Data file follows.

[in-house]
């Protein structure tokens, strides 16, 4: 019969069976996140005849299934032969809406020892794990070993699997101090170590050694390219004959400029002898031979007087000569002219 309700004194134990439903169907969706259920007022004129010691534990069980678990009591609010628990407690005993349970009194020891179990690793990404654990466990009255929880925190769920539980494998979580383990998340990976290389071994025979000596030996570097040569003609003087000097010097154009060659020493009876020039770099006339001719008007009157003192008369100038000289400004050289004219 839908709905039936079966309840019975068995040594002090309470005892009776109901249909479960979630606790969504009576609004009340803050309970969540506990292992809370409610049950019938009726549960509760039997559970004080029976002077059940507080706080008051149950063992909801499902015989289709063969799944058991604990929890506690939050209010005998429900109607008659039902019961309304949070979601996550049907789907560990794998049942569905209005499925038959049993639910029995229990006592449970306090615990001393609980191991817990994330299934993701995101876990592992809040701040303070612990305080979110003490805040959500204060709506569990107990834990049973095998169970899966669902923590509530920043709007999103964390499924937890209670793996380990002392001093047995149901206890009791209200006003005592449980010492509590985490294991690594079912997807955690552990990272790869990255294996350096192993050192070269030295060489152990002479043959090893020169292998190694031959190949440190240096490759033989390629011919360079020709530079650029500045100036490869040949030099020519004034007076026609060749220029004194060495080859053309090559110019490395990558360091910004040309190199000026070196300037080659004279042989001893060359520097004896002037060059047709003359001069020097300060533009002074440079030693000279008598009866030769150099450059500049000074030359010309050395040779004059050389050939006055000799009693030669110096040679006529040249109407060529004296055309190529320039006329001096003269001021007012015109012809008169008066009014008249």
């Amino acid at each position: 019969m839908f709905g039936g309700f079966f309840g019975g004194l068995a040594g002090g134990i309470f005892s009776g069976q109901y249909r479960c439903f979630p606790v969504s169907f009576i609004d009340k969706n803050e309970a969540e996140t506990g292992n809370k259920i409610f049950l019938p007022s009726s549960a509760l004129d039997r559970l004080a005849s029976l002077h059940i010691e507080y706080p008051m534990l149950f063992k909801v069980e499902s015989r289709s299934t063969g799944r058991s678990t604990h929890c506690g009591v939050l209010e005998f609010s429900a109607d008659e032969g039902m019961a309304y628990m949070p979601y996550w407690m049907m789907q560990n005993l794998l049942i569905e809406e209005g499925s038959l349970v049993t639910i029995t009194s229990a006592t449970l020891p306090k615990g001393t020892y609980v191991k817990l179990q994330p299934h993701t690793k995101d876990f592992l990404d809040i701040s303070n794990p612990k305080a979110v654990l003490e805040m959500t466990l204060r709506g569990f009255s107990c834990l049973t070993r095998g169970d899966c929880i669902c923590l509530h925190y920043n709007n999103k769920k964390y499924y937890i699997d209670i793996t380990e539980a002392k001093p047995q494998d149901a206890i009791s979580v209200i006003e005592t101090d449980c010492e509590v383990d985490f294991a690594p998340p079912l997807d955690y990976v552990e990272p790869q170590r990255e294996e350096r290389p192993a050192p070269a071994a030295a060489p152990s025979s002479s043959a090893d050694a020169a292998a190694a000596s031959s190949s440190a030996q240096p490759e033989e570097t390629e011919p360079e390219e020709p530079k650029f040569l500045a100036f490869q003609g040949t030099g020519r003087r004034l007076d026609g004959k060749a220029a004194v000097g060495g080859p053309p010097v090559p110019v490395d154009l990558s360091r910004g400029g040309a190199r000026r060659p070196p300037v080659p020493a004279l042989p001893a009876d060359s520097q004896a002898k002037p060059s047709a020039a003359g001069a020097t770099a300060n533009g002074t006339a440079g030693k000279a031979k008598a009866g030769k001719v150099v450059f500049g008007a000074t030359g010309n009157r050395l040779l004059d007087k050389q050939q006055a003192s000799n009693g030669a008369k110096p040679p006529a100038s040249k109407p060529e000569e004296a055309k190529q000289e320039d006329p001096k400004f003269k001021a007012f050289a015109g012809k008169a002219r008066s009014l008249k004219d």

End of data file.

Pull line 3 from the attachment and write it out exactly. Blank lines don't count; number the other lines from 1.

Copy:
């Amino acid at each position: 019969m839908f709905g039936g309700f079966f309840g019975g004194l068995a040594g002090g134990i309470f005892s009776g069976q109901y249909r479960c439903f979630p606790v969504s169907f009576i609004d009340k969706n803050e309970a969540e996140t506990g292992n809370k259920i409610f049950l019938p007022s009726s549960a509760l004129d039997r559970l004080a005849s029976l002077h059940i010691e507080y706080p008051m534990l149950f063992k909801v069980e499902s015989r289709s299934t063969g799944r058991s678990t604990h929890c506690g009591v939050l209010e005998f609010s429900a109607d008659e032969g039902m019961a309304y628990m949070p979601y996550w407690m049907m789907q560990n005993l794998l049942i569905e809406e209005g499925s038959l349970v049993t639910i029995t009194s229990a006592t449970l020891p306090k615990g001393t020892y609980v191991k817990l179990q994330p299934h993701t690793k995101d876990f592992l990404d809040i701040s303070n794990p612990k305080a979110v654990l003490e805040m959500t466990l204060r709506g569990f009255s107990c834990l049973t070993r095998g169970d899966c929880i669902c923590l509530h925190y920043n709007n999103k769920k964390y499924y937890i699997d209670i793996t380990e539980a002392k001093p047995q494998d149901a206890i009791s979580v209200i006003e005592t101090d449980c010492e509590v383990d985490f294991a690594p998340p079912l997807d955690y990976v552990e990272p790869q170590r990255e294996e350096r290389p192993a050192p070269a071994a030295a060489p152990s025979s002479s043959a090893d050694a020169a292998a190694a000596s031959s190949s440190a030996q240096p490759e033989e570097t390629e011919p360079e390219e020709p530079k650029f040569l500045a100036f490869q003609g040949t030099g020519r003087r004034l007076d026609g004959k060749a220029a004194v000097g060495g080859p053309p010097v090559p110019v490395d154009l990558s360091r910004g400029g040309a190199r000026r060659p070196p300037v080659p020493a004279l042989p001893a009876d060359s520097q004896a002898k002037p060059s047709a020039a003359g001069a020097t770099a300060n533009g002074t006339a440079g030693k000279a031979k008598a009866g030769k001719v150099v450059f500049g008007a000074t030359g010309n009157r050395l040779l004059d007087k050389q050939q006055a003192s000799n009693g030669a008369k110096p040679p006529a100038s040249k109407p060529e000569e004296a055309k190529q000289e320039d006329p001096k400004f003269k001021a007012f050289a015109g012809k008169a002219r008066s009014l008249k004219d």